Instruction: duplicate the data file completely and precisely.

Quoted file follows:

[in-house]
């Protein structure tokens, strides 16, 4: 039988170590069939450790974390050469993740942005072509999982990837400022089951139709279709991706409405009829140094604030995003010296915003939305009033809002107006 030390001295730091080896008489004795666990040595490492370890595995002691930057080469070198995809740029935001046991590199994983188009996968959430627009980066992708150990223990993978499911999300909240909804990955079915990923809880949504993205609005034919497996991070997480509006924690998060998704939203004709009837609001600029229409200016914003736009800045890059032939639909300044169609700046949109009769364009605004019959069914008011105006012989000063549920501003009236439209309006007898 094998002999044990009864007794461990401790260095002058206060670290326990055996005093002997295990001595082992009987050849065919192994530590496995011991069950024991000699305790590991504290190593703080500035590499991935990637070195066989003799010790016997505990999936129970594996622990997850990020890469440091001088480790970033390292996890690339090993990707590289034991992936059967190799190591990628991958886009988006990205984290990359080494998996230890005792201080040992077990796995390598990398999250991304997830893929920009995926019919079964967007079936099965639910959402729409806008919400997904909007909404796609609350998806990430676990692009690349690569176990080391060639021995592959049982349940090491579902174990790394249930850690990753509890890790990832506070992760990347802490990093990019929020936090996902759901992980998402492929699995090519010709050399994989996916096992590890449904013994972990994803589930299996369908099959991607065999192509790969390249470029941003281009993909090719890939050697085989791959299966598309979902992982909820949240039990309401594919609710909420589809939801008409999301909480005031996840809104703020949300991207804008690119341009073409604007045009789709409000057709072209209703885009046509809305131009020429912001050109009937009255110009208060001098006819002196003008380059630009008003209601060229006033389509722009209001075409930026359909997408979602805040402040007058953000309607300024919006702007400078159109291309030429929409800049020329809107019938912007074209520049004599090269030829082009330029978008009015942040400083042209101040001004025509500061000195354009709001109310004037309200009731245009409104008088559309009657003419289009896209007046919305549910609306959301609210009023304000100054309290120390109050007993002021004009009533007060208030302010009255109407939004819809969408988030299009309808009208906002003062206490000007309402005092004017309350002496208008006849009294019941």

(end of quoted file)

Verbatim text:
[in-house]
């Protein structure tokens, strides 16, 4: 039988170590069939450790974390050469993740942005072509999982990837400022089951139709279709991706409405009829140094604030995003010296915003939305009033809002107006 030390001295730091080896008489004795666990040595490492370890595995002691930057080469070198995809740029935001046991590199994983188009996968959430627009980066992708150990223990993978499911999300909240909804990955079915990923809880949504993205609005034919497996991070997480509006924690998060998704939203004709009837609001600029229409200016914003736009800045890059032939639909300044169609700046949109009769364009605004019959069914008011105006012989000063549920501003009236439209309006007898 094998002999044990009864007794461990401790260095002058206060670290326990055996005093002997295990001595082992009987050849065919192994530590496995011991069950024991000699305790590991504290190593703080500035590499991935990637070195066989003799010790016997505990999936129970594996622990997850990020890469440091001088480790970033390292996890690339090993990707590289034991992936059967190799190591990628991958886009988006990205984290990359080494998996230890005792201080040992077990796995390598990398999250991304997830893929920009995926019919079964967007079936099965639910959402729409806008919400997904909007909404796609609350998806990430676990692009690349690569176990080391060639021995592959049982349940090491579902174990790394249930850690990753509890890790990832506070992760990347802490990093990019929020936090996902759901992980998402492929699995090519010709050399994989996916096992590890449904013994972990994803589930299996369908099959991607065999192509790969390249470029941003281009993909090719890939050697085989791959299966598309979902992982909820949240039990309401594919609710909420589809939801008409999301909480005031996840809104703020949300991207804008690119341009073409604007045009789709409000057709072209209703885009046509809305131009020429912001050109009937009255110009208060001098006819002196003008380059630009008003209601060229006033389509722009209001075409930026359909997408979602805040402040007058953000309607300024919006702007400078159109291309030429929409800049020329809107019938912007074209520049004599090269030829082009330029978008009015942040400083042209101040001004025509500061000195354009709001109310004037309200009731245009409104008088559309009657003419289009896209007046919305549910609306959301609210009023304000100054309290120390109050007993002021004009009533007060208030302010009255109407939004819809969408988030299009309808009208906002003062206490000007309402005092004017309350002496208008006849009294019941």